Childhood cancer research laboratory
Our laboratory is focused on childhood cancer research with a goal of elucidating the underlying biology of the most aggressive malignancies. In such patients with typically incurable cancer, we are striving to identify new approaches to and types of treatment. We have multiple ongoing projects:
+ Identification of biologic drivers of ultra-high-risk neuroblastoma. Neuroblastoma is one of the most common and deadly childhood cancers. Despite intensive research, there are limited therapeutic strategies for patients with de novo chemotherapy resistance that leads to particularly poor outcomes. We have been studying neuroblastoma since 2009 and are identifying additional biologic drivers of highly lethal tumors.
We compare tumor features from patients with early death from tumor progression compared to those with a maintained complete response. We assess unique histo-morphologic and proteomic features and computationally integrate these data with genomic and transcriptomic datasets to develop a combined predictor of primary refractory disease. Patients with this entity require non-standard and/or intensified treatment. Oncogenic drivers are being characterized in the lab which will facilitate strategies for novel pharmacologic intervention.
+ Characterization of neuroblastoma development from neural crest cells. We are studying pathways and interactions that results in uncontrolled cell proliferation early in neuroblastoma development with an ultimate goal of identifying new targets and approaches for pharmacologic intervention.
+ Evaluation of novel combinatorial targeted therapeutic approaches in neuroblastoma. With expected outcomes lagging behind those of more common childhood cancers, children with neuroblastoma require new approaches to treatment. Our lab works with multiple international clinical and research consortium groups to perform preclinical studies that substantiate human clinical trials.
+ Detection of circulating tumor DNA in osteosarcoma. With no reliable non-invasive approach for disease monitoring during and after treatment, we are applying cutting edge next-generation sequencing approaches to identify solid tumors with a blood-based “liquid” biopsies. This will allow clinicians to assess tumor responsiveness to chemotherapy and predict likelihood of recurrence.
+ Assessment of accelerated aging using miRNA-seq in survivors of childhood cancer. Chemotherapy has many untoward effects on healthy cells and leads to many signs of accelerated aging in children treated for cancer. Using a known microRNA “aging” signature discovered at Albert Einstein College of Medicine, we are studying what causes this phenotype in childhood cancer, with a goal of offering improved intervention to minimize long-term toxicity of treatment.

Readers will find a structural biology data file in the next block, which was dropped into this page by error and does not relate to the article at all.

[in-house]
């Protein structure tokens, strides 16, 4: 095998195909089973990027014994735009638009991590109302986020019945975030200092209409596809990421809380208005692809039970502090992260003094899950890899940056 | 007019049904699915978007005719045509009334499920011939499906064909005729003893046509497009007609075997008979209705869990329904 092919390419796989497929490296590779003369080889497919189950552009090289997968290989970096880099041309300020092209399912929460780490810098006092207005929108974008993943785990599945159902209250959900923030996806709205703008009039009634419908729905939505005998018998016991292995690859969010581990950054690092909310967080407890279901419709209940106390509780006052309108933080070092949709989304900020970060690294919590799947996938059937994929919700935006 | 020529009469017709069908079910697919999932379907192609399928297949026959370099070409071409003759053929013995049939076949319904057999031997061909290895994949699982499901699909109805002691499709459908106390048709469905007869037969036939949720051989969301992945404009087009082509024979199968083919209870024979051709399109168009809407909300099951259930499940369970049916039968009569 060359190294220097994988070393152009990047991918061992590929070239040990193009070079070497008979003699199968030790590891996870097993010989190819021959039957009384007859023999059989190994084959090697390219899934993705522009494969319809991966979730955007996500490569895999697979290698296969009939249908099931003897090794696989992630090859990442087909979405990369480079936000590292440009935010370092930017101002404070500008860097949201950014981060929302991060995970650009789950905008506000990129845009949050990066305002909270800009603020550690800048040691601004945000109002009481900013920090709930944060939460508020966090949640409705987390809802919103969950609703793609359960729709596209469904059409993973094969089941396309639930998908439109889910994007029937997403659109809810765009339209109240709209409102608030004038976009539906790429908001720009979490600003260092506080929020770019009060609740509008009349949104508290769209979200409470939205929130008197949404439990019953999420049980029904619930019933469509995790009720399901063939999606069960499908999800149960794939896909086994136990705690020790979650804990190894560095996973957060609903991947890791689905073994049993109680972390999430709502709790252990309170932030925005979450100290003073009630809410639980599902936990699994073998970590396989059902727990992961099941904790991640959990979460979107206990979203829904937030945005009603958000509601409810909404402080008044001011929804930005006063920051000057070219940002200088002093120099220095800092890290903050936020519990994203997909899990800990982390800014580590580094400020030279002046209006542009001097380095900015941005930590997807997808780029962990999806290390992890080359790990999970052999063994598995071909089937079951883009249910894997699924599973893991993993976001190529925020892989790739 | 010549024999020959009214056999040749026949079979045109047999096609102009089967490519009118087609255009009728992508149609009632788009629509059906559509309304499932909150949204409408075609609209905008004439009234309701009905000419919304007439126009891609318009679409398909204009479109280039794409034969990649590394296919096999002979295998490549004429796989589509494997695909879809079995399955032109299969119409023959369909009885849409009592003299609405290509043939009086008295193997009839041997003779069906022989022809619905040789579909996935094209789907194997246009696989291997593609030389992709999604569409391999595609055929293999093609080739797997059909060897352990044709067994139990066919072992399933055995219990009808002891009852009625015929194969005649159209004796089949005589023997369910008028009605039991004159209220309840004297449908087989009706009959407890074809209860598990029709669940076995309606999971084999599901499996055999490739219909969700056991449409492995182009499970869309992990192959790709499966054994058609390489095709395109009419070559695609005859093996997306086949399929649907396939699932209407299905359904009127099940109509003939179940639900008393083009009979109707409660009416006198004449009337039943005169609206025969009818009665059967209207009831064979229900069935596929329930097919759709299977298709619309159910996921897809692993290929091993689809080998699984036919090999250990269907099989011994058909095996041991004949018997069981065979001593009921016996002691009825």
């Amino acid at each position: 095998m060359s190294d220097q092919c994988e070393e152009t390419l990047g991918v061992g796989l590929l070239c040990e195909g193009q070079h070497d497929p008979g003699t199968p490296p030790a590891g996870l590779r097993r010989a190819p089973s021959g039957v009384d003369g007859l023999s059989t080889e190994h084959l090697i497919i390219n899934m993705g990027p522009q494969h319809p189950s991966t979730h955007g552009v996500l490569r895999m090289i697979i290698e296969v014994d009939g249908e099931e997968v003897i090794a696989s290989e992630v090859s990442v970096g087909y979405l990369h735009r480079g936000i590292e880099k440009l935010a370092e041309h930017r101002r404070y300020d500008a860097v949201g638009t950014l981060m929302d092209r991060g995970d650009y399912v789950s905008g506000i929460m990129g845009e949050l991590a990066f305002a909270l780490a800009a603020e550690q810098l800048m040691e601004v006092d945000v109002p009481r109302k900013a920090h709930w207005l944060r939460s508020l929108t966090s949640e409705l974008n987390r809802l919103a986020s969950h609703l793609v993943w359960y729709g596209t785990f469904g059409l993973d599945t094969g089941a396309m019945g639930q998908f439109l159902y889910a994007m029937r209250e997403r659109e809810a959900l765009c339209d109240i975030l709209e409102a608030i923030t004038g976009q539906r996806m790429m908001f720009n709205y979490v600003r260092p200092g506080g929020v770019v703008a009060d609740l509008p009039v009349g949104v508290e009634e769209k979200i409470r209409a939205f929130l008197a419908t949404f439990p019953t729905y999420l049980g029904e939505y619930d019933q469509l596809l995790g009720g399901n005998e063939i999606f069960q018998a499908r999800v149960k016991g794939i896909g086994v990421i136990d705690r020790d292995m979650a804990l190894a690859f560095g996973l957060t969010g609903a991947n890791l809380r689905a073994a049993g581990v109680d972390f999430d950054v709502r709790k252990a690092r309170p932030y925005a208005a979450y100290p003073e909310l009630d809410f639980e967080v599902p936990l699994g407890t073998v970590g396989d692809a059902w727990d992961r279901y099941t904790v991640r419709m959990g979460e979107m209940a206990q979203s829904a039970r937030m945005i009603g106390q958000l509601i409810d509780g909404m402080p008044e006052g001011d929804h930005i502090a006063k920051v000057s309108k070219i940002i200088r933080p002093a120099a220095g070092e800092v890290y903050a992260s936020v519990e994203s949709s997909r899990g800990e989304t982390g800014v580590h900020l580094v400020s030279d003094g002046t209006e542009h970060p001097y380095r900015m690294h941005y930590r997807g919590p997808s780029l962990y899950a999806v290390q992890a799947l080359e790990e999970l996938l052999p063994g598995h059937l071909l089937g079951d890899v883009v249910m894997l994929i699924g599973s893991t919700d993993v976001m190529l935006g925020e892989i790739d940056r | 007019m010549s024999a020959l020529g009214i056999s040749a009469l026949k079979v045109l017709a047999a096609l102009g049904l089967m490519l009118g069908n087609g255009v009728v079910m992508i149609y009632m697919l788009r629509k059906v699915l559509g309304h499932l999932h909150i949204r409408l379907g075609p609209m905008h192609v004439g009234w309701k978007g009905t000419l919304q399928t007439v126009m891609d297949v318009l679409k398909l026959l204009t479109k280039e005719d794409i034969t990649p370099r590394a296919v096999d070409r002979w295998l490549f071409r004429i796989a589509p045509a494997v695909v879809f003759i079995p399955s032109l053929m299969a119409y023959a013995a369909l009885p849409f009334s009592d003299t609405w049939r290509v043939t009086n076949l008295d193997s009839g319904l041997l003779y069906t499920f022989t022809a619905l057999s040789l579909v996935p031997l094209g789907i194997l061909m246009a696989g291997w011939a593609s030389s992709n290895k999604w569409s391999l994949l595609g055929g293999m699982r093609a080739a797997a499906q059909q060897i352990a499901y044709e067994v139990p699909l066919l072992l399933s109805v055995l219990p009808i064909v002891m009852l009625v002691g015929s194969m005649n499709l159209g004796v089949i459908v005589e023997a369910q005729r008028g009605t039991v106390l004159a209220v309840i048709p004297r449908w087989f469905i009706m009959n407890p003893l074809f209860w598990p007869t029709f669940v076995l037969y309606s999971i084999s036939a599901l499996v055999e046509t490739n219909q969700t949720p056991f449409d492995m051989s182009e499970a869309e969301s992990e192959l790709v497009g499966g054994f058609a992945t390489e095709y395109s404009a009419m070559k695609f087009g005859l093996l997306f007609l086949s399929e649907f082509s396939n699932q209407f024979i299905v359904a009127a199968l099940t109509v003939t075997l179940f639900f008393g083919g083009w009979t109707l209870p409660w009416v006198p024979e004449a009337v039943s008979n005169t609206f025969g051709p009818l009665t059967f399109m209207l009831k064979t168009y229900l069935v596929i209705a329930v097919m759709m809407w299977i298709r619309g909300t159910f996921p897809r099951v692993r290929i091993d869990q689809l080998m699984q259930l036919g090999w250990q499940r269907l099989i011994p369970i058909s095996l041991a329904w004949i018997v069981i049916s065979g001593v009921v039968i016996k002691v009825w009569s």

Daniel A. Weiser, MD, is board-certified in pediatric hematology/oncology with clinical expertise in neuroblastoma and other tumors of the adrenal glands, kidneys, liver, and gonads. He is the medical director of the intra-abdominal solid tumor program at the Children’s Hospital at Montefiore and brings together a highly specialized multi-disciplinary care team to provide comprehensive treatment for diverse pediatric malignancies. In addition, Dr. Weiser directs a childhood cancer research laboratory that focuses on the identification of new targeted agents for cancer therapy, especially in the treatment of rare and aggressive malignancies such as neuroblastoma. His research goals are to understand the role of certain genes in the risk, development, and treatment of cancer. The approaches taken and agents studied hold promise for improving management of all patients with solid tumors.
Dr. Weiser participates in the efforts of a number of professional organizations including the Children’s Oncology Group (COG), American Association for Cancer Research (AACR), American Society of Clinical Oncology (ASCO), Advances in Neuroblastoma Research Association (ANRA), and the American Academy of Pediatrics (AAP). He has received numerous awards including the Brigid Leventhal Special Merit Award from ASCO and the Conquer Cancer Foundation, and a prestigious K12 from the National Cancer Institute for the training of the next generation of physician-scientists in pediatric cancer. Dr. Weiser is actively involved in teaching and mentorship of trainees, and takes great pride in providing advanced and compassionate care to his patients and their families.
- Neuroblastoma (adrenal tumors)
- Wilms tumor (renal tumors)
- Hepatoblastoma (liver tumors)
- Germ cell tumors (including testicular and ovarian tumors)
- Thyroid and other rare tumors
- Experimental therapeutics
- Cancer genetics and biomarkers
- Pediatric Hematology/Oncology
- M.D. – Stony Brook University, NY
- Residency – Children’s Hospital of NY-Presbyterian, Columbia University, NY
- Chief Residency – Children’s Hospital of NY-Presbyterian, Columbia University, NY
- Fellowship – The Children’s Hospital of Philadelphia, PA